CWLC Archives at the Glenbow

Presented October 4, 2016 by Sue Carscallen

The Calgary Women’s Literary Club archives housed at the Glenbow Museum Calgary consist of a series of boxes containing file folders, two bound minute books (1906 to approximately 1929) and from 1930 to 1960’s hole punched minute books held with a ring as well as various receipt books. All records were hand written until well into the 1960’s.

 

The Calgary Women’s Literary Club was founded by Annie Davidson who held the first meeting in her parlour, February 9th , 1906. The main purpose of the club was the study of Literature. However, over the years the advancement of educational opportunities for women and children were of utmost importance. From the minutes of October 28th, 1907:  “Mrs. Davidson called this morning to get the signatures of the officers of the club to a letter reviewing the petition for a Carnegie Library to Andrew Carnegie”. One hundred and ten years later The Calgary Women’s Literary Club still hold their meetings in Calgary’s first library, the beautiful Memorial Park Branch of the Calgary Public Library.

 

The club was very popular with the early members because there were few cultural opportunities in Calgary. Pioneer members were mostly from Ontario, conservative, community minded and better educated than most women in the general population.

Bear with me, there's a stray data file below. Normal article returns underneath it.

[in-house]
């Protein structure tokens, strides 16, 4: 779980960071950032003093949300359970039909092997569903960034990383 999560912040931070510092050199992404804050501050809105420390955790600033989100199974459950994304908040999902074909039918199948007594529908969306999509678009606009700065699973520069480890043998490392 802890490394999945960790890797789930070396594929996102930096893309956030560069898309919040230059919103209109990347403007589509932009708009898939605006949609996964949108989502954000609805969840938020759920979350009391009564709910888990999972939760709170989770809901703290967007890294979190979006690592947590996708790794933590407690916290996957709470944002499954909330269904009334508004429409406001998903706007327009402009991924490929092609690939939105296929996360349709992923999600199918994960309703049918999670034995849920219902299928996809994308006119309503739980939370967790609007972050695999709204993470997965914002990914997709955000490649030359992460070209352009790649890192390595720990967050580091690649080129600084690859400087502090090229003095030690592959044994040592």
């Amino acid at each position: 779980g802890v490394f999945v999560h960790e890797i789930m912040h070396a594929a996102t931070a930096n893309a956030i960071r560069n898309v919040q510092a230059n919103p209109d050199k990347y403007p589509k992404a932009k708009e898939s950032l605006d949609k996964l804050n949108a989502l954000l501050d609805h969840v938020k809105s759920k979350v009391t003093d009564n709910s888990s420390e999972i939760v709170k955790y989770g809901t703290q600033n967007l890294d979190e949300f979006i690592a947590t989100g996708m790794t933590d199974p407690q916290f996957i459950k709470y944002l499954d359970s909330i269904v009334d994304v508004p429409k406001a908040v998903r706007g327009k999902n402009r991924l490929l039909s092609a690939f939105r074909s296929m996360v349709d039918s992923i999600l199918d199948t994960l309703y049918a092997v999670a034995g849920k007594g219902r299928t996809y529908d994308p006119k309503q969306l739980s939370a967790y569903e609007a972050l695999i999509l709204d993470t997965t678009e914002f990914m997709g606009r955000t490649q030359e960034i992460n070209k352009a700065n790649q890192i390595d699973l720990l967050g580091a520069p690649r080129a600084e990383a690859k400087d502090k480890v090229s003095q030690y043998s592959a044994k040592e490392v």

Our club has rolled with the times from World War I when women were not employed outside the home and our members sewed and knitted for the war effort, to World War II when women were fully employed consequently meetings were not so frequent. In 1946 the CWLC pushed city council for a larger grant to the Calgary Public Library as well as female membership on the library board. In 1954 our members were asked by the City of Calgary for input regarding the building of the Jubilee Auditorium for our province’s50th anniversary in 1955.

 

Past members Georgina Thompson (libraries), Mrs. Fish (charitable work, university) and Nellie McClung (women’s rights) were huge contributors to our city.

 

Social change has brought about a diverse membership who reflect the cosmopolitan city that Calgary has become. Our club continues to grow and change while remaining true to the original mandate of 1906, which was the study of literature and the support of libraries and women’s rights.